PORT TOWNSEND — This couple came to Port Townsend to begin an entirely different life.
“We were both furloughed from our jobs during COVID,” said Eric Wennberg who, with his partner Jessica Jennings, took a step back from his urban career — and then a leap into a new field in this rural county.
Jennings and Wennberg bought the landmark Bishop Hotel at 714 Washington St. six months into the pandemic. The former owners, Cindy and Joe Finnie, were ready to retire; they sold the 132-year-old building for $1,950,000 and, at the end of last year, sold their other property, the Swan Hotel, to the Northwest Maritime Center for $2 million.
Now that Wennberg and Jennings have weathered over a year of hospitality in challenging conditions, they’ve expanded their enterprise. The new Bishop Block Bottle Shop is a wine bar-restaurant with counter service indoors and dining out in the garden — with fire tables for heat.
“This was an opportunity to think outside the box, and re-envision what we were doing,” Jennings said of their previous occupations. Originally from Detroit, she spent years managing music venues and restaurants in Seattle.
Wennberg, a hairstylist and educator, traveled a lot. He did have some hospitality experience as a hotel valet when he was 18 — but just about everything about this new venture has been “a surprise and a learning curve,” he said.
COVID safety mandates add another layer to the business, the pair acknowledged, while Jennings emphasized they are in full support of Jefferson County’s rules.
“Everyone that works here is fully vaccinated. We take it seriously,” she added.
Still, as in industries across the country, staffing has been a big issue.
“Last summer was interesting,” Jennings said, “and thankfully we had a trusty staff of four people, including us,” to run the 16-suite hotel.
Caring for a structure built in 1890 presents yet another learning experience, Wennberg said. The Bishop Block has led many lives, including as a rooming house during World War II and as the Owl Cigar Co. at the turn of the 20th century.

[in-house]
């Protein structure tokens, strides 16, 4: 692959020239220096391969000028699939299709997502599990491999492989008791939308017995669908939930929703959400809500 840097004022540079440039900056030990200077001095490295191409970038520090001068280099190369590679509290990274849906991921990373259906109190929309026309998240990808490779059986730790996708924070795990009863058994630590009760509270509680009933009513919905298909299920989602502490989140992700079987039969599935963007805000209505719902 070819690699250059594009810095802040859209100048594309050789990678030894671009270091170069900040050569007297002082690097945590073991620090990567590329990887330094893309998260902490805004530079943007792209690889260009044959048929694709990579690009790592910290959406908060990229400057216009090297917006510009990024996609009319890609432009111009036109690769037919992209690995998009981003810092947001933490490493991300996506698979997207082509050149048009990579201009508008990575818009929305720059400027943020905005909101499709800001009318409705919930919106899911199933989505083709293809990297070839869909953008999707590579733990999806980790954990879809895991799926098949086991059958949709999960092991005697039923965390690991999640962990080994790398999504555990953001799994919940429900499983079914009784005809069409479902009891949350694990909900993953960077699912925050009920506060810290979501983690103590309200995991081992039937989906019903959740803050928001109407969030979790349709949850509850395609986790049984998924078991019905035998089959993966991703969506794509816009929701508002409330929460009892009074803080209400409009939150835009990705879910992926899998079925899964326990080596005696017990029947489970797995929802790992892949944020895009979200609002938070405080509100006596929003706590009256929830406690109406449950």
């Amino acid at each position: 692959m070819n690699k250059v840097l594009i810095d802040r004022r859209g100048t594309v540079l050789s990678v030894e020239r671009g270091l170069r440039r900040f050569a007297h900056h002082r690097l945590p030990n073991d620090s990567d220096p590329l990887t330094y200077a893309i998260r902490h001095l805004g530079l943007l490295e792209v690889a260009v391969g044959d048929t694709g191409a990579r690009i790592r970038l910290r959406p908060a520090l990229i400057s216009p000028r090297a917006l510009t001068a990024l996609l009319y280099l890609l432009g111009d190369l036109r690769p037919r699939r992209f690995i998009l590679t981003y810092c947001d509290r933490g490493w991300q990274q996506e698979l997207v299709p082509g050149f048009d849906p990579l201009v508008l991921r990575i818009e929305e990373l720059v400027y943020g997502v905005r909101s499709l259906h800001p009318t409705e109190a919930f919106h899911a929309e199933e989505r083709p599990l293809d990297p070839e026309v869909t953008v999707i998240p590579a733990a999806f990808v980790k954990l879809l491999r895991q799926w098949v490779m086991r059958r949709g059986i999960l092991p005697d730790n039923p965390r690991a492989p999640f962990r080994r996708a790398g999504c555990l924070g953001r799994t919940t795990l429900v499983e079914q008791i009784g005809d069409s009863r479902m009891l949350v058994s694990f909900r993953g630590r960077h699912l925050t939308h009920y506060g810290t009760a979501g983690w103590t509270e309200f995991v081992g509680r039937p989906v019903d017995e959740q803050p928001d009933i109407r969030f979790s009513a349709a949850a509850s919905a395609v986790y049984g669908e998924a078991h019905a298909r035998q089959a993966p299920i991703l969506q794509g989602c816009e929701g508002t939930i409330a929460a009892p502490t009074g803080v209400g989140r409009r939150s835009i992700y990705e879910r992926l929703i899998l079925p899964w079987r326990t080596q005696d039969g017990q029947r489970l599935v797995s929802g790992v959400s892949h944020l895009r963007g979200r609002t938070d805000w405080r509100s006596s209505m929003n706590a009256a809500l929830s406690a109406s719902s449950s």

Running a hotel and a restaurant at this point in history “has definitely been difficult,” Jennings said.
Yet she and Wennberg feel strongly that they’ve found their place. They’re expanding the payroll, hiring chef Cameron Irving-Mills and wine steward Kristen Skeel, to serve house-made snacks, drinks and, Thursday through Sunday, dinner in the garden.
Irving-Mills, who has cooked in restaurants from San Francisco to Chicago to Seattle, arrived last fall, when local produce was not at its peak. Creating menus was “challenging, but not in a bad way,” he said.
“So far, the products here have been absolutely incredible,” the chef said, adding he’s connected with Red Dog Farm, Soft Step Farm and other nearby growers for fresh produce to prepare in the Bishop’s tiny kitchen.
Among the dishes Irving-Mills has cooked up: steamed Alaskan salmon with a black onion puree; local greens dressed with fermented horseradish in a fortified salmon broth; fermented carrots with olive pearls; duck liver mousse; roasted beet tartare; caramelized carrot dip.
“I’m looking forward to spring. It will be neat to go to the farms and meet everybody,” he added.
With these additions, the Bishop’s new owners hope to provide a curated experience of Port Townsend and the North Olympic Peninsula, with farm-to-table cuisine and advice about things to do.
Even as the pandemic and winter linger, “we’re doing our best to make everybody’s experience joyful,” Wennberg said.
“In the climate we’re in, there’s still happiness to be had.”
Jefferson County senior reporter Diane Urbani de la Paz can be reached at 360-417-3509 or email@example.com.